Science Sampler: Pick-a-Number This article from Science Scope is free to NSTA members or 99 cents for nonmembers. The Pick-a-Number activity, a variation of the game 20 Questions, provides a way to address challenges at the beginning of the school year, in a standards-based way. It also helps students develop the essential skill of asking questions as part of the scientific inquiry process. Some rules of the game simulate or make analogous the idea that not all questions are good questions; for example, lending themselves to scientific inquiry. Another rule says students are required to listen to others’ questions and are not allowed to ask a second question until all other students have asked their first question. This is analogous to having to conduct research to find out what others know before embarking on a scientific investigation.

Tried and True: Peanut Butter and Jelly Science This article from Science Scope is free to NSTA members or 99 cents for nonmembers. Are you feeling frustrated with the quality of your students' writing? If so, head straight for the peanut butter and jelly. Students will respond to this fun-filled activity as they learn the importance of writing clear procedures in science. Communicating in science is a process skill students are expected to develop.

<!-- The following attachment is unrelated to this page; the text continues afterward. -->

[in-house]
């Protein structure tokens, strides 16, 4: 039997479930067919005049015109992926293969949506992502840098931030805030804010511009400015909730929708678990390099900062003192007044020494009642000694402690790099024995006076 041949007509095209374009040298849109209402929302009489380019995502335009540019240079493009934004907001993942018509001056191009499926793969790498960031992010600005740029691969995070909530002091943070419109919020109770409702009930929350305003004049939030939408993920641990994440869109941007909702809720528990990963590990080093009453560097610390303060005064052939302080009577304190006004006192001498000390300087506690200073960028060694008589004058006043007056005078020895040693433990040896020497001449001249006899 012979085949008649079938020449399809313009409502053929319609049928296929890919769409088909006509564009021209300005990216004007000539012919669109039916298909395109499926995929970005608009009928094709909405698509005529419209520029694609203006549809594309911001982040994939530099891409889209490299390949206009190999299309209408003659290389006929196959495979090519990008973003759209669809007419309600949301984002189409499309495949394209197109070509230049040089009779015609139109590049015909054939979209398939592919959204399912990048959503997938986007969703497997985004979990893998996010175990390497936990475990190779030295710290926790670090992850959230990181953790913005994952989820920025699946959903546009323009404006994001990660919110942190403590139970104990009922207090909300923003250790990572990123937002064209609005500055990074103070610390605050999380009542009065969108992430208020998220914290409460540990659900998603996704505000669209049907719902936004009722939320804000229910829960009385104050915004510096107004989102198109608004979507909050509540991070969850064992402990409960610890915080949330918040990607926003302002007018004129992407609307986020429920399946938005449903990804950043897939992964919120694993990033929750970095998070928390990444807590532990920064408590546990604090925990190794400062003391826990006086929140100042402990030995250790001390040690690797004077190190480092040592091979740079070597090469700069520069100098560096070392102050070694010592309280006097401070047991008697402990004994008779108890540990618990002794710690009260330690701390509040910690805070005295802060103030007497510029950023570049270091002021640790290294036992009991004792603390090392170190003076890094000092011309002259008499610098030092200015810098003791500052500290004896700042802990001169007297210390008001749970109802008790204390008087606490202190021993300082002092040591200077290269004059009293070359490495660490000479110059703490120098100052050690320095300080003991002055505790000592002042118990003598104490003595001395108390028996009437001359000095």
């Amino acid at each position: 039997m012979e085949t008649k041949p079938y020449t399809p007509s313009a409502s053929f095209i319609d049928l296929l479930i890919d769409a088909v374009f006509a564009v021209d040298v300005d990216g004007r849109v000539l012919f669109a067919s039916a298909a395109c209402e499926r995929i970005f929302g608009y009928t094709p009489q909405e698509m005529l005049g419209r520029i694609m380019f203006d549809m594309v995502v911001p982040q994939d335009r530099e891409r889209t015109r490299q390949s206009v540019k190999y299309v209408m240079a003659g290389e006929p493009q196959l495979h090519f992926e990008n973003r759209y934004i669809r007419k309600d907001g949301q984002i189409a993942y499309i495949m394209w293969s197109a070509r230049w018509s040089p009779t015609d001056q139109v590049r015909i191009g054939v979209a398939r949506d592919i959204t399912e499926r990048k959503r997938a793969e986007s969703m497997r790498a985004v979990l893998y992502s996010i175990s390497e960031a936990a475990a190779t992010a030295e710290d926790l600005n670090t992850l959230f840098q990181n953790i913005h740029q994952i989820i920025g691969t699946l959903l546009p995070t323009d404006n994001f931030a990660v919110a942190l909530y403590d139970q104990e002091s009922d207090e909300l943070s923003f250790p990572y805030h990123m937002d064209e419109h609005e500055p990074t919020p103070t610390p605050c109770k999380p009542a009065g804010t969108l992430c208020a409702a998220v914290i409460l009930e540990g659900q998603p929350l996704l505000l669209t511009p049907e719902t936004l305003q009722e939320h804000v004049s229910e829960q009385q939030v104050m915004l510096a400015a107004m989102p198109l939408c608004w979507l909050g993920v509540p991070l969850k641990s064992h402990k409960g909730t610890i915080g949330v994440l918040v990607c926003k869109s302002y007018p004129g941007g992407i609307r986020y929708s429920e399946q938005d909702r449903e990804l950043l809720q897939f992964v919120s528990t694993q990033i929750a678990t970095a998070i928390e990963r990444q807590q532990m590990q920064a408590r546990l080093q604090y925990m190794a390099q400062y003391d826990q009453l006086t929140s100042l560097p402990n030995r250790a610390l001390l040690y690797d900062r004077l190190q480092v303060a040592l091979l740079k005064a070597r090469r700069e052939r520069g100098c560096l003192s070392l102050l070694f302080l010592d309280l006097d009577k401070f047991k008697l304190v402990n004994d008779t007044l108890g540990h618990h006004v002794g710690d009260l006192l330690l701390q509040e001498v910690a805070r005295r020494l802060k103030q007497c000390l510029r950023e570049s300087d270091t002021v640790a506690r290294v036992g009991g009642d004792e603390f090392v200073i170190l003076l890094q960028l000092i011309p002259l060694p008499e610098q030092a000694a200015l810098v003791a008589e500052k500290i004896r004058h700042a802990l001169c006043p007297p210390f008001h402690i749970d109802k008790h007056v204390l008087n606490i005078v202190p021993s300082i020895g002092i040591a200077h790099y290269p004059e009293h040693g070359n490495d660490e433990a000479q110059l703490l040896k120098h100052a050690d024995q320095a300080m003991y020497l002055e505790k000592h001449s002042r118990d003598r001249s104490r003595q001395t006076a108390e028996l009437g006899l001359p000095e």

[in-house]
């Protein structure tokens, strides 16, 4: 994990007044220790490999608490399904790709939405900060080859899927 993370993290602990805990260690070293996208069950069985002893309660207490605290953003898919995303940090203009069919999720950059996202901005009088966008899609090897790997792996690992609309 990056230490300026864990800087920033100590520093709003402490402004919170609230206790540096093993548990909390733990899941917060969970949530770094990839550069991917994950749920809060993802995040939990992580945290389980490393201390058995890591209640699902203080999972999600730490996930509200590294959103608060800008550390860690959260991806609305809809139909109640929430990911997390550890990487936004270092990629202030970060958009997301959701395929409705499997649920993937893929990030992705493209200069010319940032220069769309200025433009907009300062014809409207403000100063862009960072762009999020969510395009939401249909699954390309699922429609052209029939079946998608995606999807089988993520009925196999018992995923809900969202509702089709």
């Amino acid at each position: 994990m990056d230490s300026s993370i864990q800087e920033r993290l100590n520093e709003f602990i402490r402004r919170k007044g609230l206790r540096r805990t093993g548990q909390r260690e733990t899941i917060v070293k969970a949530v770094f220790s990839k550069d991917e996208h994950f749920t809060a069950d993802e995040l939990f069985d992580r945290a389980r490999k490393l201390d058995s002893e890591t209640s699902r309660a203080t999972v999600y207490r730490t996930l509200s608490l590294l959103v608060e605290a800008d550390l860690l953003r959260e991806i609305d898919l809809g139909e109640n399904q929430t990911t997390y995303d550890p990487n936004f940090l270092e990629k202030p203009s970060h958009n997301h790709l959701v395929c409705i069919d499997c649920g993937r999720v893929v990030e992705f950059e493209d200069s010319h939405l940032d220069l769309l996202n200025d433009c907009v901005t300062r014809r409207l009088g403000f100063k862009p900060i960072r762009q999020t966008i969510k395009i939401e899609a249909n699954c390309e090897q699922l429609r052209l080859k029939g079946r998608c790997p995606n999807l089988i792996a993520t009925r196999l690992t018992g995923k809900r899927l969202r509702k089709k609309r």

Teaching Evolution Activity 1 This activity introduces basic procedures involved in inquiry and concepts describing the nature of science. In the first part of the activity the teacher uses a numbered cube to involve students in asking a question — What is on the bottom? — and the students propose an explanation based on their observations. Then the teacher presents the students with a second cube and asks them to use the available evidence to propose an explanation for what is on the bottom of this cube. Finally, students design a cube that they exchange and use for an evaluation. This activity provides students with opportunities to learn the abilities and understandings aligned with science as inquiry and the nature of science as described in the National Science Education Standards.

Science in the Toilet: The Flush of Learning This article from Science Scope is free to NSTA members or 99 cents for nonmembers. Of the many possible technologies available to highlight the uses of science in everyday activities, few are more ubiquitous or more humble than the toilet. However, this much-used and much-overlooked appliance incorporates a number of interesting science principles that can capture the interest of students. The activities described in this article serve as effective tasks to help students better understand the integration of science, technology, and society.

Building Science Process Skills This article from The Science Teacher is free for NSTA members or 99 cents for nonmembers. Although this article describes a zoo field trip in which high school students developed acquisitive and organizational skills while exploring rain forest habitat, it can be adapted for middle school students. A well-designed and -executed field trip experience serves not only to enrich and supplement course content, but also creates opportunities to build basic science process skills. Specifies are provided regarding the activities, their objectives, and how they were assessed so you can adapt them to your own context.

National Science Education Standards Alignments

Concepts of this publication align with the following content standards of the National Science Education Standards.

Science as Inquiry: Content Standard A

Abilities Necessary To Do Scientific Inquiry